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Written by Ruchika Thukral
Stories form an inherent part of The Zahir. The narrator is himself a writer and his wife is a journalist who brings stories from others to all. Mikhail makes it his mission to get people to tell their stories by bringing them together. The characters allude to certain stories, fictional or mythological, at different points in time to make their point. The last three parts of the book each correspond to a story. However, most of these stories do not have a concrete resolution or moral. They are mentioned just for the allusions they make at a particular moment, where it’s easier for the person to explain their feelings via stories than by saying them out loud.
Since, the story is about love among couples, it discusses fidelity in a number of shades. The narrator and his wife have multiple flings with other people even while they are still married. The other person seems to be ignorant or chooses to ignore. This doesn’t affect their love for each other. For them, the pleasures of body and heart do not merge. This, however, doesn’t stop the narrator from getting jealous of Mikhail or Dos or from getting heartbroken that his wife is pregnant by another man. He believes fidelity ties a person to the relationship eventually killing either him or the relationship.
Love and Obsession
The word "zahir" literally means "obvious." In this context, it’s the obsession the narrator develops with his missing wife is what becomes obvious in his life. He speaks of being in love with different women, even while he is still married, but his feelings for Esther trumps everything. Since, he is already experienced abandonment by his previous wives, he decides not to mop over Esther once he realizes that she has left him. But, his love for her doesn’t diminish. He keeps on living his life, has an affair with another woman, but Esther continues to be an eternal shadow in his thoughts. The obsession grows to such an extent that he writes another book entirely on his feelings for her and after much self-assessment he is unable to let go of those feelings.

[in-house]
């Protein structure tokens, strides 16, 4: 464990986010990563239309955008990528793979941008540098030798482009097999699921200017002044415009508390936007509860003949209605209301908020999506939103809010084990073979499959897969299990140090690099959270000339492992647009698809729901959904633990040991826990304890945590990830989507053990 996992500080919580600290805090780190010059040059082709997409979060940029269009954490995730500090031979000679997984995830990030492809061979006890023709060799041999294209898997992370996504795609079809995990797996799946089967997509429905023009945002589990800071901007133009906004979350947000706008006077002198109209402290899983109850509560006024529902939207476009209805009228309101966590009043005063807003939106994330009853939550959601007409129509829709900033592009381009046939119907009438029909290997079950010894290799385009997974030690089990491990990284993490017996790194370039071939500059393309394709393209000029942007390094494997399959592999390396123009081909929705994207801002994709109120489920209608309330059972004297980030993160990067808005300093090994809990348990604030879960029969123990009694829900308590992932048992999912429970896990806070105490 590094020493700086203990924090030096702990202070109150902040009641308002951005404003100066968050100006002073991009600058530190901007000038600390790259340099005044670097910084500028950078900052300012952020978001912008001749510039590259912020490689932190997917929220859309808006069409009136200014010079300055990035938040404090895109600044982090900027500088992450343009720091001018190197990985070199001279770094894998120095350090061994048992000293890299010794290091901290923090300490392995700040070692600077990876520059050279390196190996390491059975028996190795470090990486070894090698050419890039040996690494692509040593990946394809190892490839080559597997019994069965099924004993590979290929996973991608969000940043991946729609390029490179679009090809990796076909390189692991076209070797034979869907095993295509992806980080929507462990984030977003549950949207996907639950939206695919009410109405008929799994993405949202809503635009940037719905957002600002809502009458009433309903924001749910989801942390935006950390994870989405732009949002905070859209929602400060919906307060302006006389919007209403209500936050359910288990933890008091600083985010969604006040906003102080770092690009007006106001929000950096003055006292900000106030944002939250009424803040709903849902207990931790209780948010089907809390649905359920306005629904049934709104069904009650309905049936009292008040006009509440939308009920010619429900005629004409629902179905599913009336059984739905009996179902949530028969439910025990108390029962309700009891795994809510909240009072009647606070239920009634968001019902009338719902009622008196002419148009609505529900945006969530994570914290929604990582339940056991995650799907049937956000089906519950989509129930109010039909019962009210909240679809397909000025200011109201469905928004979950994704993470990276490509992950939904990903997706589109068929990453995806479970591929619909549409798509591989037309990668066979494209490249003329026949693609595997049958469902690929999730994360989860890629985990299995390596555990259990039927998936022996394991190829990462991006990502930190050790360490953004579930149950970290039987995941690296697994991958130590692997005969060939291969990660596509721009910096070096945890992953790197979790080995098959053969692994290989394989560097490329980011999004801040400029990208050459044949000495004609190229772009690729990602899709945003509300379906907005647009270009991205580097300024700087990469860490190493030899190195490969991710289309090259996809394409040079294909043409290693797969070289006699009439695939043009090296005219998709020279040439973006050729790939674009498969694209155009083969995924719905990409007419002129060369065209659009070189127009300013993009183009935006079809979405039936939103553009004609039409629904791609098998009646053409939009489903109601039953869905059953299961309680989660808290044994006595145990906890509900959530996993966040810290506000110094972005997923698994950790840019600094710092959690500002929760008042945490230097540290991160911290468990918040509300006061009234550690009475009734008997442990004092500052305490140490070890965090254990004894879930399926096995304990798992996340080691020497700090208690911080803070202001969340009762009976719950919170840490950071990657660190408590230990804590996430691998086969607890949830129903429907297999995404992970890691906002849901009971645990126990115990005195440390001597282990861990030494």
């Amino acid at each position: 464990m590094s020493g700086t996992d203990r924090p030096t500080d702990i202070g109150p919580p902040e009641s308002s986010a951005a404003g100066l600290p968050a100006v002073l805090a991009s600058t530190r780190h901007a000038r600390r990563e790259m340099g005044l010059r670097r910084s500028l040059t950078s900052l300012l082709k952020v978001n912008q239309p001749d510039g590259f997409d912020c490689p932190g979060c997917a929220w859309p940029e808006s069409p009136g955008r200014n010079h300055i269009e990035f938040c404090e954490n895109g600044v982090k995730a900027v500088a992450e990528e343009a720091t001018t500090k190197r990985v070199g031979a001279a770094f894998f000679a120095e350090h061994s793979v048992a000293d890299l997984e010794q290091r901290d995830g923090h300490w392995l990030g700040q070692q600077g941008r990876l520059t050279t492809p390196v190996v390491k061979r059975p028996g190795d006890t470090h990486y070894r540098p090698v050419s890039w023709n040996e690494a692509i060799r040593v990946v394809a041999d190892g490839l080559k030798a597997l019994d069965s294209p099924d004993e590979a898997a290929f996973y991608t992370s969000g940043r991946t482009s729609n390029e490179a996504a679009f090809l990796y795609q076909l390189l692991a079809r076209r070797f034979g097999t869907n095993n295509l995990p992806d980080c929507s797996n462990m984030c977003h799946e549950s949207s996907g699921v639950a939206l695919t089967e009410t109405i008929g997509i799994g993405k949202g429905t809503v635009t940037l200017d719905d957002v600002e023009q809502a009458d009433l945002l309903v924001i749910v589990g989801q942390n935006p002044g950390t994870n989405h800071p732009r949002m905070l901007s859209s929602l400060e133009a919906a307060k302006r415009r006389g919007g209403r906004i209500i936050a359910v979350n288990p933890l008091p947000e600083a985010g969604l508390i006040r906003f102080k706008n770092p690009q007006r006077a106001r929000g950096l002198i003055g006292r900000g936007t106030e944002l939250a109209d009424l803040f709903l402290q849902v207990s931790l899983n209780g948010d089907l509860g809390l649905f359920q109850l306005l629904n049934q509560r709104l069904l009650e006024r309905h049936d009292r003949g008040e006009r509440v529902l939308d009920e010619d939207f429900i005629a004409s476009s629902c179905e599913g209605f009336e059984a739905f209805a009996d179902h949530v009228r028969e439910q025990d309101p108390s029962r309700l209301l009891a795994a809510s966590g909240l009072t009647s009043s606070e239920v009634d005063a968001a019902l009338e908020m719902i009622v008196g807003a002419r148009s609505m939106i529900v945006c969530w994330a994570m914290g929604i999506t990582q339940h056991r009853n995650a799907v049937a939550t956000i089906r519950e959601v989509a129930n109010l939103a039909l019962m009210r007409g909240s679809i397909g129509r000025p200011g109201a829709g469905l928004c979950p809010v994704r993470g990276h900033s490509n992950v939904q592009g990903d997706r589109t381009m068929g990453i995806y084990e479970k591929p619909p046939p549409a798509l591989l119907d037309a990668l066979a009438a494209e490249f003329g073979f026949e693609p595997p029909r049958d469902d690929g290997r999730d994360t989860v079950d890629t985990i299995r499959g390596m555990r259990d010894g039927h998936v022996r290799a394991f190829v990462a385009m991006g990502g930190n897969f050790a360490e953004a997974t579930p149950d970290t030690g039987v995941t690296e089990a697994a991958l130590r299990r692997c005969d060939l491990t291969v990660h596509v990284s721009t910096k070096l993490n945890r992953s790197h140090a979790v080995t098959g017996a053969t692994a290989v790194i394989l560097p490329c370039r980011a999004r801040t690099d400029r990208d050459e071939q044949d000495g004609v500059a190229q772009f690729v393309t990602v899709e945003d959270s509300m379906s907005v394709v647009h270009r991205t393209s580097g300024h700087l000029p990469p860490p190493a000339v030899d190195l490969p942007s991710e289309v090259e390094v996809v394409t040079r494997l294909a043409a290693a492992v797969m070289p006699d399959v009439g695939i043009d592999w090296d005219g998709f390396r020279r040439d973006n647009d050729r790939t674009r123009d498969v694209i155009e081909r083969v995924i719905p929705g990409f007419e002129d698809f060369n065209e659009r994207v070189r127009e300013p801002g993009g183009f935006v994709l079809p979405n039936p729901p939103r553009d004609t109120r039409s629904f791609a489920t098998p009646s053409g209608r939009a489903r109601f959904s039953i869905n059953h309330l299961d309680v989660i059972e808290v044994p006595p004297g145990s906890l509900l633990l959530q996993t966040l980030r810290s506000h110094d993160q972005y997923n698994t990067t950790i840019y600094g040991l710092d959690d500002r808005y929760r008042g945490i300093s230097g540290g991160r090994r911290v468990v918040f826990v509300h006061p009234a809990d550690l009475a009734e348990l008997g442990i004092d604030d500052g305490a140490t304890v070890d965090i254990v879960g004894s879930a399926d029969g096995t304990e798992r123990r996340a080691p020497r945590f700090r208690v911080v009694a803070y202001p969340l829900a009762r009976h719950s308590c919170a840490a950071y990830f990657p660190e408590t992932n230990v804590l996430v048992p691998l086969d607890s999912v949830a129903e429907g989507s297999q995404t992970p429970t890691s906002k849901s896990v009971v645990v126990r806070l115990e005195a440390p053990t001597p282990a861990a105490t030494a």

Dreams and Happiness
Another theme that occurs, slightly understated, is of dreams. The narrator dreams of becoming a writer, but keeps procrastinating. He has all the money in the world, lives in luxury and would rather not have to do anything at all, but he doesn’t realize his sadness until Esther has him write a book. It is only after that he realizes what he had been missing in his life. Esther too becomes a war-correspondent despite the dangers of the job, but finds a happiness in living life to the fullest when death is so much closer. Happiness is often questioned, and how people try to appear happy just because they can’t bear to come out of the illusion of happiness. It’s difficult for them to accept their miserable lives and so keep on doing an escapist charade.
Another major theme is spirituality. The narrator is not a religious person, but he believes in the mystics of life. He is able to realize his dream of becoming a writer only after he takes the pilgrimage on the road to Santiago, and it’s through another pilgrimage that he discovers himself as he looks for his wife in Kazakhstan. He often writes about spirituality in his books, but often says that he doesn’t understand most of it. He is a mere traveller who is still new to the path, but is keen on learning. There are multiple allusions to a little girl, or ‘our lady’ whom no one seems to associate with any religion. She is the voice that guides Mikhail.
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